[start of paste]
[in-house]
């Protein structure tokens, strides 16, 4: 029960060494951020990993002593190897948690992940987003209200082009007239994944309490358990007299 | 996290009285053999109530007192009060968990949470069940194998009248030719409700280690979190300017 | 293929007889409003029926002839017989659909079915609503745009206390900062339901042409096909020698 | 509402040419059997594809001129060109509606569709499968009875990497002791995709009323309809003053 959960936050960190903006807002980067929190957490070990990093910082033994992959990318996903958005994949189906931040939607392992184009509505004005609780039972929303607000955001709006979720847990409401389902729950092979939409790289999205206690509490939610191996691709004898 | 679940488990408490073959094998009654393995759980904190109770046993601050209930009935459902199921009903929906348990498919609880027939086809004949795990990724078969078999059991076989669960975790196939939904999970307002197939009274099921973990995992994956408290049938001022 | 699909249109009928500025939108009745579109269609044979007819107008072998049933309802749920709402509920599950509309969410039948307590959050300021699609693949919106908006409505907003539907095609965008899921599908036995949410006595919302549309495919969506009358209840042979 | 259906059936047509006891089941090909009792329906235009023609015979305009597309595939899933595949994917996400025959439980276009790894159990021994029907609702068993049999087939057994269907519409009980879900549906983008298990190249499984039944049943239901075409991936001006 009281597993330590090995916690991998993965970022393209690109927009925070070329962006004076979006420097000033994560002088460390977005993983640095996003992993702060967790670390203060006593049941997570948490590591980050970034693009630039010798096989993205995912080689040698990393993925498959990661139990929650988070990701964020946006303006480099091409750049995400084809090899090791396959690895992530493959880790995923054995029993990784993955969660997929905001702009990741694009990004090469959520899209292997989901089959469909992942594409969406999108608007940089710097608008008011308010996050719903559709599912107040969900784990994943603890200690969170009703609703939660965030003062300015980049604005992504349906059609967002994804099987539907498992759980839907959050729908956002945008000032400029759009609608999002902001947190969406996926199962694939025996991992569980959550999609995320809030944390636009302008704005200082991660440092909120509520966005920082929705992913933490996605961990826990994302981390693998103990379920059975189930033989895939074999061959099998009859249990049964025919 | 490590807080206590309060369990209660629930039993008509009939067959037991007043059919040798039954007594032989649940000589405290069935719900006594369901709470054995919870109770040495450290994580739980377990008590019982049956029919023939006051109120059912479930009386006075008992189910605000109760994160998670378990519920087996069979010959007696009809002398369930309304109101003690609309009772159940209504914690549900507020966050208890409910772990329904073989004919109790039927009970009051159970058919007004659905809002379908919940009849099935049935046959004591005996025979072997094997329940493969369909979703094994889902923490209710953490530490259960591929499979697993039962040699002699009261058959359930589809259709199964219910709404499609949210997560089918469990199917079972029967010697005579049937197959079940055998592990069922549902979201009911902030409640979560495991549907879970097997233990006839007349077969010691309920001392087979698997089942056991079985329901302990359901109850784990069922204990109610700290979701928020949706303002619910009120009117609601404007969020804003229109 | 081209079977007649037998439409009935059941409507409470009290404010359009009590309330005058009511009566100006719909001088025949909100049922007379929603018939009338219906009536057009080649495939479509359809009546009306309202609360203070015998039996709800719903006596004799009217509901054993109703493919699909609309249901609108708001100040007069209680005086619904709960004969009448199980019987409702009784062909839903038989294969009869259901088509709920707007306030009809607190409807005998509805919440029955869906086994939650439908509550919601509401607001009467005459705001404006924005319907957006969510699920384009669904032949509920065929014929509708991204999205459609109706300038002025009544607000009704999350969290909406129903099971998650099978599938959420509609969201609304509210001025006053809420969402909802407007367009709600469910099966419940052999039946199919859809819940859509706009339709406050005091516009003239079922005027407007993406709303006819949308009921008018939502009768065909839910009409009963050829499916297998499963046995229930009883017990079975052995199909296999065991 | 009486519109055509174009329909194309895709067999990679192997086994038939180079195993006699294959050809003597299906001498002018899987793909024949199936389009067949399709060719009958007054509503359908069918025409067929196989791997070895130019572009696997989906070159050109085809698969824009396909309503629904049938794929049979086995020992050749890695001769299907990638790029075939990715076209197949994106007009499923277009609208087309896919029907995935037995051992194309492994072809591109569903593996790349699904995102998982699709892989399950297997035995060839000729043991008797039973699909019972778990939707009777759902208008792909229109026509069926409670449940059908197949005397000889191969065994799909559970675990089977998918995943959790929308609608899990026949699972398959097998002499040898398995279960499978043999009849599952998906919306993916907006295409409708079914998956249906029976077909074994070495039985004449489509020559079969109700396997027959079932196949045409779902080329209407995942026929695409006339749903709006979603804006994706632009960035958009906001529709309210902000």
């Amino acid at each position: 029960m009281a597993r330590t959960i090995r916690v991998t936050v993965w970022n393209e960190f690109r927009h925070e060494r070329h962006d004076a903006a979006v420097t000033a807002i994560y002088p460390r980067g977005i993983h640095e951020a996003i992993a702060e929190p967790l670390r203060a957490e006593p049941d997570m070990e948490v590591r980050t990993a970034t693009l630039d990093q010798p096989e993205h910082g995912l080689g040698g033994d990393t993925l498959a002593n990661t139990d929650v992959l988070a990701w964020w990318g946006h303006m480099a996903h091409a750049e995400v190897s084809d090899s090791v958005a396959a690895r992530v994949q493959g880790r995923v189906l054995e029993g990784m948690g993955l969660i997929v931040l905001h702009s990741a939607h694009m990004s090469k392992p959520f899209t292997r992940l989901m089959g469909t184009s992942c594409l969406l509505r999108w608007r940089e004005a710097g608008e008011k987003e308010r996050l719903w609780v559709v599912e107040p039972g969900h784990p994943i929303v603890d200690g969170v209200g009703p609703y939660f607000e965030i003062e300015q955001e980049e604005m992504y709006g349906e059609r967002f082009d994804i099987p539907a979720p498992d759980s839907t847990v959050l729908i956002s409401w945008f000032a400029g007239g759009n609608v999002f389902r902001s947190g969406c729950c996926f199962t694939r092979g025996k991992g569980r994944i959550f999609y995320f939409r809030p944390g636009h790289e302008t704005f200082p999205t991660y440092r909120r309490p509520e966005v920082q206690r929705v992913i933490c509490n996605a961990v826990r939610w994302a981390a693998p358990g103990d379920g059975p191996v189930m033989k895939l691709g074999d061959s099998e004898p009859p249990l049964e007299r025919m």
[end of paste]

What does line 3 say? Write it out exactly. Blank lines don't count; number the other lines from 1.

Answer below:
């Amino acid at each position: 029960m009281a597993r330590t959960i090995r916690v991998t936050v993965w970022n393209e960190f690109r927009h925070e060494r070329h962006d004076a903006a979006v420097t000033a807002i994560y002088p460390r980067g977005i993983h640095e951020a996003i992993a702060e929190p967790l670390r203060a957490e006593p049941d997570m070990e948490v590591r980050t990993a970034t693009l630039d990093q010798p096989e993205h910082g995912l080689g040698g033994d990393t993925l498959a002593n990661t139990d929650v992959l988070a990701w964020w990318g946006h303006m480099a996903h091409a750049e995400v190897s084809d090899s090791v958005a396959a690895r992530v994949q493959g880790r995923v189906l054995e029993g990784m948690g993955l969660i997929v931040l905001h702009s990741a939607h694009m990004s090469k392992p959520f899209t292997r992940l989901m089959g469909t184009s992942c594409l969406l509505r999108w608007r940089e004005a710097g608008e008011k987003e308010r996050l719903w609780v559709v599912e107040p039972g969900h784990p994943i929303v603890d200690g969170v209200g009703p609703y939660f607000e965030i003062e300015q955001e980049e604005m992504y709006g349906e059609r967002f082009d994804i099987p539907a979720p498992d759980s839907t847990v959050l729908i956002s409401w945008f000032a400029g007239g759009n609608v999002f389902r902001s947190g969406c729950c996926f199962t694939r092979g025996k991992g569980r994944i959550f999609y995320f939409r809030p944390g636009h790289e302008t704005f200082p999205t991660y440092r909120r309490p509520e966005v920082q206690r929705v992913i933490c509490n996605a961990v826990r939610w994302a981390a693998p358990g103990d379920g059975p191996v189930m033989k895939l691709g074999d061959s099998e004898p009859p249990l049964e007299r025919m």